Seatown, a jewel of Dorset which belongs to the famous Jurassic Coast of England

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Seatown is a coastal hamlet in Dorset, England, sited on the English Channel approximately 3 miles (4.8 km) west-southwest of Bridport. It lies within the civil parish of Chideock.

The coast at Seatown is part of the Jurassic Coast, a world heritage site stretching for 96 miles (154 km). The surrounding area is also designated part of the Dorset Area of Outstanding Natural BeautyGolden Cap, the highest point on the south coast of England, lies 1 mile (1.6 km) to the west.

Seatown comprises a small number of houses, a holiday park, some holiday cottages and «The Anchor» pub. The small River Winniford or Wynreford[1] runs into the sea here. Seatown beach is popular with fossil collectors, with rock of Late Jurassic/Early Cretaceous. The beach is privately owned; it is free to access but parking is charged.

Furmity‘—a mix of wheat, dried fruit and sugar, often with added spirits—was one of the products sold at a Whit Monday Fair which used to be held in Seatown. In Thomas Hardy‘s novel The Mayor of Casterbridge, the character Michael Henchard got drunk on laced furmity and sold his wife while inebriated.[1]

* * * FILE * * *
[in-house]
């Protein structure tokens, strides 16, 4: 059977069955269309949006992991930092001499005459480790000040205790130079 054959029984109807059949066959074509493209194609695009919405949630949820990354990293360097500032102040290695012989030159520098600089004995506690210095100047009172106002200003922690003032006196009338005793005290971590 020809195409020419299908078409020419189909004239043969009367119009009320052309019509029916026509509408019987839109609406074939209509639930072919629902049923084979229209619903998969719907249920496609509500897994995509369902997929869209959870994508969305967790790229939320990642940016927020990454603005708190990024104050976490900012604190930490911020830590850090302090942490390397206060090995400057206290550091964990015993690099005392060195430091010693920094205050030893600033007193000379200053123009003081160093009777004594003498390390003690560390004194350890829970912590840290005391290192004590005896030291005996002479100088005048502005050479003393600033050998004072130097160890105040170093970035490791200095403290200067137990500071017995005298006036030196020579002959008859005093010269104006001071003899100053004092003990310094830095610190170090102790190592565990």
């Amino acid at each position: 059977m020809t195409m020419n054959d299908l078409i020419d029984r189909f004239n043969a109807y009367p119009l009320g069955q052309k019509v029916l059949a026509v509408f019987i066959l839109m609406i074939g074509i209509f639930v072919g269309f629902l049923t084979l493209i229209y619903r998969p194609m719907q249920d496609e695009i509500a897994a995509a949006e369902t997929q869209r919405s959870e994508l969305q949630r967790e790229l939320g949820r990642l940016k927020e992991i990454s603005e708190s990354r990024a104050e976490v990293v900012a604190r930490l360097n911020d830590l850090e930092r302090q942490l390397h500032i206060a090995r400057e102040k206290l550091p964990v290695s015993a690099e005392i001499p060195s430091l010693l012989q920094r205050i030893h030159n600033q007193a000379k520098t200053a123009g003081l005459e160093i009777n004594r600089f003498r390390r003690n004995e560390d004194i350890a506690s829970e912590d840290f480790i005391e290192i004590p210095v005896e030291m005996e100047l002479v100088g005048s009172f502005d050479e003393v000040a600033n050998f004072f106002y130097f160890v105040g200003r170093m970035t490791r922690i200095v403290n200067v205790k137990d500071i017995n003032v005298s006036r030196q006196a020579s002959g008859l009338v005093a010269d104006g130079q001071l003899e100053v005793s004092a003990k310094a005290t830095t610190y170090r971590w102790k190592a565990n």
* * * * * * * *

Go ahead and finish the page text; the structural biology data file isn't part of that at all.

Fossils can be found all year round, although the volume significantly increases after periods of heavy rain and stormy conditions. During the summer months and after periods of dry weather fossil collecting can be less productive without prior experience. The most commonly found fossils are belemnite guards and ammonite shells, many of which appear in situ on the sea weathered foreshore; a large number of fossils can also be found loose on the foreshore and are easily collected.

 

Important: The coastline at Seatown has been designated a Site of Special Scientific Interest (SSSI) and belongs to the Jurassic Coast – World Heritage Site. Due to its scientific importance there are rules governing the collection of fossils. Visitors can collect loose fossils among the pebbles and from the boulders on the foreshore, however hammering directly into the cliff or foreshore is not permitted.